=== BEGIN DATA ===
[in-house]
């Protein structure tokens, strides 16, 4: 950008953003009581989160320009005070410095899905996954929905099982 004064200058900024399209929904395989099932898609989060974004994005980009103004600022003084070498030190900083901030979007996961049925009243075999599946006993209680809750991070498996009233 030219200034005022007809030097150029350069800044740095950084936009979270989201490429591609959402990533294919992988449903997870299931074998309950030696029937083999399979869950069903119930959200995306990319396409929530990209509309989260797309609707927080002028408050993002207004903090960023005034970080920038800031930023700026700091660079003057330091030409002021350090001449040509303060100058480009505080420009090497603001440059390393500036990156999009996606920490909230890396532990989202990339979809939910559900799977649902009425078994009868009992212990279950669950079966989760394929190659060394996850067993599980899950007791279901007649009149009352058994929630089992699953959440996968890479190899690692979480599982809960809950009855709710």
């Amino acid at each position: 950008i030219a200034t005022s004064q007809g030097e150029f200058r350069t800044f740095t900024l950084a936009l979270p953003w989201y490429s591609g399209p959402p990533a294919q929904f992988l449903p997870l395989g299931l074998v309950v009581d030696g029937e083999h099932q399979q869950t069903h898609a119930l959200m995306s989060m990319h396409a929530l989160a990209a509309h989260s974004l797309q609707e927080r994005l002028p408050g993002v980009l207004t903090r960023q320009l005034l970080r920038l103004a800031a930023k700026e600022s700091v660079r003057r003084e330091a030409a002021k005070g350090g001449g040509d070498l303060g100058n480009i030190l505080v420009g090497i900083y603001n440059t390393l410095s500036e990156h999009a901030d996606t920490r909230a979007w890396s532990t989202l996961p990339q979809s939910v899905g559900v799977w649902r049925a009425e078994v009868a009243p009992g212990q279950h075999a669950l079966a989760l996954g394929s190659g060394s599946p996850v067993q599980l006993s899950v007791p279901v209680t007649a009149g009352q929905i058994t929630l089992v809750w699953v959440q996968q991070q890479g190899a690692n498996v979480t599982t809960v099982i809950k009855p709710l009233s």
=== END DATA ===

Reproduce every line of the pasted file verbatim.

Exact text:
[in-house]
């Protein structure tokens, strides 16, 4: 950008953003009581989160320009005070410095899905996954929905099982 004064200058900024399209929904395989099932898609989060974004994005980009103004600022003084070498030190900083901030979007996961049925009243075999599946006993209680809750991070498996009233 030219200034005022007809030097150029350069800044740095950084936009979270989201490429591609959402990533294919992988449903997870299931074998309950030696029937083999399979869950069903119930959200995306990319396409929530990209509309989260797309609707927080002028408050993002207004903090960023005034970080920038800031930023700026700091660079003057330091030409002021350090001449040509303060100058480009505080420009090497603001440059390393500036990156999009996606920490909230890396532990989202990339979809939910559900799977649902009425078994009868009992212990279950669950079966989760394929190659060394996850067993599980899950007791279901007649009149009352058994929630089992699953959440996968890479190899690692979480599982809960809950009855709710």
């Amino acid at each position: 950008i030219a200034t005022s004064q007809g030097e150029f200058r350069t800044f740095t900024l950084a936009l979270p953003w989201y490429s591609g399209p959402p990533a294919q929904f992988l449903p997870l395989g299931l074998v309950v009581d030696g029937e083999h099932q399979q869950t069903h898609a119930l959200m995306s989060m990319h396409a929530l989160a990209a509309h989260s974004l797309q609707e927080r994005l002028p408050g993002v980009l207004t903090r960023q320009l005034l970080r920038l103004a800031a930023k700026e600022s700091v660079r003057r003084e330091a030409a002021k005070g350090g001449g040509d070498l303060g100058n480009i030190l505080v420009g090497i900083y603001n440059t390393l410095s500036e990156h999009a901030d996606t920490r909230a979007w890396s532990t989202l996961p990339q979809s939910v899905g559900v799977w649902r049925a009425e078994v009868a009243p009992g212990q279950h075999a669950l079966a989760l996954g394929s190659g060394s599946p996850v067993q599980l006993s899950v007791p279901v209680t007649a009149g009352q929905i058994t929630l089992v809750w699953v959440q996968q991070q890479g190899a690692n498996v979480t599982t809960v099982i809950k009855p709710l009233s």